The Arnold Foundation's influence and funding is "still a drop in the bucket compared to the resources of the pharmaceutical industry to preserve the status quo," said Dr. Vinay Prasad, a hematologist-oncologist at Oregon Health and Science University.
Prasad said he's sometimes accused on Twitter of having a conflict of interest because he receives funding from the Arnold Foundation — a charge that he dismisses as nonsense. (The foundation funds Prasad's work on overturned medical dogma but not his research on drug pricing.)
There's an irredeemable conflict at play when drug makers give money to expert physicians, Prasad said, because that funding is directly tied to the company's profits. By contrast, Prasad said, the Arnolds "have no skin in the game. They don't benefit from, or not benefit from, companies selling drugs. … It's merely that they believe it's an important issue, and it's an unsustainable model."
Hebert, the Arnolds' spokesman, said they are not trying to profit personally from the outcome of the drug pricing debate, saying they hold no short positions in the stocks of specific drug companies or long positions in the stocks of companies in other parts of the drug supply chain.
John Arnold, 44, is quiet, with a style that's more Wall Street than Silicon Valley. In the past few years, he's started sporting a gray-speckled beard that mostly disguises his famously boyish looks. Rolling Stone writer Matt Taibbi once pilloried him as "a lipless, eager little jerk with the jug-eared face of a Division III women's basketball coach, exactly what you'd expect a former Enron commodities trader to look like."
His resume also reads exactly how you'd expect. He was a math prodigy (it was reportedly evident by kindergarten), he had a Midas touch even as a teenager (the collectible sports cards business he started at age 14 earned him an estimated $50,000 by the time he graduated high school), and he zoomed through college (he got degrees in math and economics at Vanderbilt in three years).
But John Arnold really became a star, when, four days after his college graduation in 1995, he joined the energy trading operation at Enron. It was an era when natural gas prices fluctuated wildly, and he was better than just about anyone at predicting how they would swing: With an appetite for risky bets, he singlehandedly booked the company $750 million in profits in 2001, the same year Enron collapsed in a massive corporate accounting scandal. (John Arnold was never implicated in the wrongdoing.)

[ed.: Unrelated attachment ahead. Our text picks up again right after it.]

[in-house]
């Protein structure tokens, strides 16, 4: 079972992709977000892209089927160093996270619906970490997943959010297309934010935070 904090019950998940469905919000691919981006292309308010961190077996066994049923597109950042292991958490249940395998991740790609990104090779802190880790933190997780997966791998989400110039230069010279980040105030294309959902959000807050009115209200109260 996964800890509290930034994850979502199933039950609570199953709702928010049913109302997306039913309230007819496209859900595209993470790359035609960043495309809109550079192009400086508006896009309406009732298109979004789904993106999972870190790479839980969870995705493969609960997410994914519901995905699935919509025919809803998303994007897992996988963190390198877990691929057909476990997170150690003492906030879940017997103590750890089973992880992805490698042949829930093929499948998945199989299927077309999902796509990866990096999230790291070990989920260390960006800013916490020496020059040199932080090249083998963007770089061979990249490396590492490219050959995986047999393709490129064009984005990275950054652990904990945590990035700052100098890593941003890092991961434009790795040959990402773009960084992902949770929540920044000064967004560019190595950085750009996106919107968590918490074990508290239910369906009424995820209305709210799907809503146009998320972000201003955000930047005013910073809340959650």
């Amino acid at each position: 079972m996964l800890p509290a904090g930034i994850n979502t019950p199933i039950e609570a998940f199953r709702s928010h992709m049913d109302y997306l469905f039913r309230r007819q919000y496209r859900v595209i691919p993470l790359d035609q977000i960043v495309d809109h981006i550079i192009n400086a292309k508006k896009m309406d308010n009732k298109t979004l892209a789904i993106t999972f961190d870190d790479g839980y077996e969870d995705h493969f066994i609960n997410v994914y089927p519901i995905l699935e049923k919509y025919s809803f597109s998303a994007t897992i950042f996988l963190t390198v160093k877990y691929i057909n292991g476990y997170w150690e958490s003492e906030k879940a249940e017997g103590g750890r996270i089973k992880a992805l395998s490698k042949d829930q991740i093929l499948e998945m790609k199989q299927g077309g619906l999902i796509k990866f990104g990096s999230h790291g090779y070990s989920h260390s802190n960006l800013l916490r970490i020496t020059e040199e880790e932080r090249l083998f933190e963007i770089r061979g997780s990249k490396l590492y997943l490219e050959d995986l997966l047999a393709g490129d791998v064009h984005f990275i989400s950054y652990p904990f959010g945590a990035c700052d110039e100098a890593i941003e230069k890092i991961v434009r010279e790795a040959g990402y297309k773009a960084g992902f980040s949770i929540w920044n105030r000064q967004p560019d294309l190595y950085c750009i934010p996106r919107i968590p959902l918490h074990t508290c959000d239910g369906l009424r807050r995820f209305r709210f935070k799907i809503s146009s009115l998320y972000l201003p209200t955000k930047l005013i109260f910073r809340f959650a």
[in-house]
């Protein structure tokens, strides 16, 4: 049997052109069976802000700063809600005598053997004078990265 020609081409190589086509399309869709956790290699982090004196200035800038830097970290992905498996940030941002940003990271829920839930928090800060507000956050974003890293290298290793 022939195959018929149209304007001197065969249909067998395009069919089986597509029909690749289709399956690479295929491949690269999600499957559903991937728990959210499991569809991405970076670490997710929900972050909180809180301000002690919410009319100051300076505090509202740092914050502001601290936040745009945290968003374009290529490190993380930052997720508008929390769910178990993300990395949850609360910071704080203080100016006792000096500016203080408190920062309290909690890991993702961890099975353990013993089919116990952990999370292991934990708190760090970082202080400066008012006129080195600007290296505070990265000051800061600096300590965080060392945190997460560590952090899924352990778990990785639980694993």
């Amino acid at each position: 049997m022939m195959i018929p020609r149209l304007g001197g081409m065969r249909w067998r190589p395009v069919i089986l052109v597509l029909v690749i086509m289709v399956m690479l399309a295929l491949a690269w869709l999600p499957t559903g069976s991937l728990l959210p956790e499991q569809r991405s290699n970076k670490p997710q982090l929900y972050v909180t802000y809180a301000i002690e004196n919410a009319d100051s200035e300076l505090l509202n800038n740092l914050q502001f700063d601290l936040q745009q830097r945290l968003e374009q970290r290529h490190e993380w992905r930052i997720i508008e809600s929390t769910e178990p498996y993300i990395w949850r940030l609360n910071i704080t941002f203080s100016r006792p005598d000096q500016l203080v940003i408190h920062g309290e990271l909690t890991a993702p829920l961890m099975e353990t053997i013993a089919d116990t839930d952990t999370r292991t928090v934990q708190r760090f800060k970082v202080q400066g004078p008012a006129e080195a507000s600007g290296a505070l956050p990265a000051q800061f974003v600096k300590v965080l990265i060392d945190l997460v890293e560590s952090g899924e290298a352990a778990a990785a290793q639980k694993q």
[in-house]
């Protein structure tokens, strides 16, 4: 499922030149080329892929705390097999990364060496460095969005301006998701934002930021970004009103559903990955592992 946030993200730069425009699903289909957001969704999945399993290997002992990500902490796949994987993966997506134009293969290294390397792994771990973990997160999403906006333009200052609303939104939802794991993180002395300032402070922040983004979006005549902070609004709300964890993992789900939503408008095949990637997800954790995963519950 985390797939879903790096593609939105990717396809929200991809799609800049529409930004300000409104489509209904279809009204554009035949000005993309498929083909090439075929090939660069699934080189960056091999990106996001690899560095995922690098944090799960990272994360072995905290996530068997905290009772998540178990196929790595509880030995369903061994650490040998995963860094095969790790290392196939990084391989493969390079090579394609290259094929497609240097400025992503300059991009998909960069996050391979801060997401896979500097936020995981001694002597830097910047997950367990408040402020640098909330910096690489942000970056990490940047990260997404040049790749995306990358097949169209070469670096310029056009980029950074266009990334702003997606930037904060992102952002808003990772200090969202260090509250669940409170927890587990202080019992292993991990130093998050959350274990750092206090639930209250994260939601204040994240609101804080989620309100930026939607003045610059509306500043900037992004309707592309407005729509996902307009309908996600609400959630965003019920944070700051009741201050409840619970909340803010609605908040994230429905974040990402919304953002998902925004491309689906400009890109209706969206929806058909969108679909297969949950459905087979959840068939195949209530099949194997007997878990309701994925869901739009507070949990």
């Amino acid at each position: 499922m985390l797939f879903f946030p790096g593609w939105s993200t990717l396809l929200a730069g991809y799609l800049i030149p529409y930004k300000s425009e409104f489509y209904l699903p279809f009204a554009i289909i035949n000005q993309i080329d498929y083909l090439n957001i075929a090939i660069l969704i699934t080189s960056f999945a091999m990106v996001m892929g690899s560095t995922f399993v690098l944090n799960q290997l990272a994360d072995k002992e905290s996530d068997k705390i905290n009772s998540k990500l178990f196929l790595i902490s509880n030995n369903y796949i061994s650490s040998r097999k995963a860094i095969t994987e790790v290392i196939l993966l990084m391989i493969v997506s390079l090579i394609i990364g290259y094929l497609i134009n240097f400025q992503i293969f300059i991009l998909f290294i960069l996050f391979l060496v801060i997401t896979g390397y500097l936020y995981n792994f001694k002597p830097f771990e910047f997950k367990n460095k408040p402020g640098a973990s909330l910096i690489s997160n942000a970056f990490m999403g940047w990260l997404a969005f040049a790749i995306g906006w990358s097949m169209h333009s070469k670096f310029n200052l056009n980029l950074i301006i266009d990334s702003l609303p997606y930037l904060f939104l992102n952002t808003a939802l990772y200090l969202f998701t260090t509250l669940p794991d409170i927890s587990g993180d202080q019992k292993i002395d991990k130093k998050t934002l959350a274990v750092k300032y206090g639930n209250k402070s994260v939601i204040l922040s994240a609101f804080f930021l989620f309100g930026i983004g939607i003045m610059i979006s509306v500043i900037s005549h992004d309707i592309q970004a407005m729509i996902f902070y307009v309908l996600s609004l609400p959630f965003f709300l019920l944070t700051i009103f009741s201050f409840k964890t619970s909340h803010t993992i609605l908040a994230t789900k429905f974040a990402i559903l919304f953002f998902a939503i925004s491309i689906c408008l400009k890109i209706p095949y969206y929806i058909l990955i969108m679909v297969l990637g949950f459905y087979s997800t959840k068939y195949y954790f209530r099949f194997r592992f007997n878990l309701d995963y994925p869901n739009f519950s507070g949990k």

His reputation intact, he left the next year to start his own hedge fund, called Centaurus Advisors, that specialized in energy trading. Over the next few years, he built a frothy empire that at its peak managed $5 billion, most of it his own money. But after an uncharacteristic streak of financial losses in 2010, at age 38, he walked away from it all — turning his focus to spending all the money he had made. (Forbes now estimates his net worth at $3.3 billion.)
His wife, who went by Laura Elena Munoz before their marriage, is by all accounts an equal partner in their philanthropy and advocacy work. At 45, she too has a sterling resume: She earned an undergraduate degree from Harvard and a law degree from Yale before becoming a corporate lawyer.
Aaron Dorfman — president and CEO of the National Committee for Responsive Philanthropy, a left-leaning watchdog group — sees Michael Bloomberg as the Arnolds' closest cousin. They both worship data. They both tend to weave together political and philanthropic spending. And, Dorfman said, "both of them sometimes annoy people on both the left and the right."
The Arnolds' political donations skew leftward — making them an outlier among the richest of the rich in their hometown of Houston. They once opened up their home to host a fundraiser for then-President Obama. They've also sent checks to support Chicago Mayor Rahm Emanuel and Planned Parenthood's political wing. (Laura Arnold is widely believed to be more liberal than John Arnold, according to Callahan.)
At the same time, the Arnolds have funded causes that are anathema to some on the left.